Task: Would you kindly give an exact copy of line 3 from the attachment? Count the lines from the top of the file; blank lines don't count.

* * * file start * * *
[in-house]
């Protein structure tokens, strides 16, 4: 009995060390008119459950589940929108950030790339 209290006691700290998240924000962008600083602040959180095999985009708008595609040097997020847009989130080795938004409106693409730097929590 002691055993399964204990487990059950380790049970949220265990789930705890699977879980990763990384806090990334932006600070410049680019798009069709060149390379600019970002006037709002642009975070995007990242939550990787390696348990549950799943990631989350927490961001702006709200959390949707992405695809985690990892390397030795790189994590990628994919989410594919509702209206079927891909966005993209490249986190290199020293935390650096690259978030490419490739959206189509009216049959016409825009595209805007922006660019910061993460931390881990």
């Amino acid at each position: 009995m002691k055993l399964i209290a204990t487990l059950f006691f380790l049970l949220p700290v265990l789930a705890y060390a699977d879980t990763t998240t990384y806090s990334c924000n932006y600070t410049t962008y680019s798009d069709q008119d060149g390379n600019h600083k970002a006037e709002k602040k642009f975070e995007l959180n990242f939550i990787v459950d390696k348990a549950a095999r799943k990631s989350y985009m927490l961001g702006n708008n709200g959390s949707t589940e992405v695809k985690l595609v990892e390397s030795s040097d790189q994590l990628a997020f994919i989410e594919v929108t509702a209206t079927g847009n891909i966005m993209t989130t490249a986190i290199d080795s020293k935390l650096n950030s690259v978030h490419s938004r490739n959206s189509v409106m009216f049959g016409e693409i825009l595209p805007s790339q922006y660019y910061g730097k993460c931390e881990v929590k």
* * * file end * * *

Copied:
């Amino acid at each position: 009995m002691k055993l399964i209290a204990t487990l059950f006691f380790l049970l949220p700290v265990l789930a705890y060390a699977d879980t990763t998240t990384y806090s990334c924000n932006y600070t410049t962008y680019s798009d069709q008119d060149g390379n600019h600083k970002a006037e709002k602040k642009f975070e995007l959180n990242f939550i990787v459950d390696k348990a549950a095999r799943k990631s989350y985009m927490l961001g702006n708008n709200g959390s949707t589940e992405v695809k985690l595609v990892e390397s030795s040097d790189q994590l990628a997020f994919i989410e594919v929108t509702a209206t079927g847009n891909i966005m993209t989130t490249a986190i290199d080795s020293k935390l650096n950030s690259v978030h490419s938004r490739n959206s189509v409106m009216f049959g016409e693409i825009l595209p805007s790339q922006y660019y910061g730097k993460c931390e881990v929590k």